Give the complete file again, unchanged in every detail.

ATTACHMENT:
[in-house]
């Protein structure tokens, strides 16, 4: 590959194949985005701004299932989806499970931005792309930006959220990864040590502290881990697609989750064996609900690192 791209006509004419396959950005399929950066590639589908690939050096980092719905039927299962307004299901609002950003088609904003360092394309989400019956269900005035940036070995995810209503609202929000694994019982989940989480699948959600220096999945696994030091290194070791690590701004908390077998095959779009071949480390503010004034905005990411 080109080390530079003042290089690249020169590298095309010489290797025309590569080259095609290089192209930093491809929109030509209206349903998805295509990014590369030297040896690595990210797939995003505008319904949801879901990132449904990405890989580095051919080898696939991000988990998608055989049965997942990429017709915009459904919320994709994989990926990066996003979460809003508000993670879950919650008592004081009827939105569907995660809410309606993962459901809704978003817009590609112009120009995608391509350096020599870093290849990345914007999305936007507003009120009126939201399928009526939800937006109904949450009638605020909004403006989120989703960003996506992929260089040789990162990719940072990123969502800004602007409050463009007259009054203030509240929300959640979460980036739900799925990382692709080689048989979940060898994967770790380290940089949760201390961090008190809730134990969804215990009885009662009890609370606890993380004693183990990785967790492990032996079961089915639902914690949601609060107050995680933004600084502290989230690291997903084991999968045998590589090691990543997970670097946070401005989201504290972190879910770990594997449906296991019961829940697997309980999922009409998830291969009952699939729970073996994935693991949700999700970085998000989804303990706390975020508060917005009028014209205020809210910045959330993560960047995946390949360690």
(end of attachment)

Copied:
[in-house]
């Protein structure tokens, strides 16, 4: 590959194949985005701004299932989806499970931005792309930006959220990864040590502290881990697609989750064996609900690192 791209006509004419396959950005399929950066590639589908690939050096980092719905039927299962307004299901609002950003088609904003360092394309989400019956269900005035940036070995995810209503609202929000694994019982989940989480699948959600220096999945696994030091290194070791690590701004908390077998095959779009071949480390503010004034905005990411 080109080390530079003042290089690249020169590298095309010489290797025309590569080259095609290089192209930093491809929109030509209206349903998805295509990014590369030297040896690595990210797939995003505008319904949801879901990132449904990405890989580095051919080898696939991000988990998608055989049965997942990429017709915009459904919320994709994989990926990066996003979460809003508000993670879950919650008592004081009827939105569907995660809410309606993962459901809704978003817009590609112009120009995608391509350096020599870093290849990345914007999305936007507003009120009126939201399928009526939800937006109904949450009638605020909004403006989120989703960003996506992929260089040789990162990719940072990123969502800004602007409050463009007259009054203030509240929300959640979460980036739900799925990382692709080689048989979940060898994967770790380290940089949760201390961090008190809730134990969804215990009885009662009890609370606890993380004693183990990785967790492990032996079961089915639902914690949601609060107050995680933004600084502290989230690291997903084991999968045998590589090691990543997970670097946070401005989201504290972190879910770990594997449906296991019961829940697997309980999922009409998830291969009952699939729970073996994935693991949700999700970085998000989804303990706390975020508060917005009028014209205020809210910045959330993560960047995946390949360690």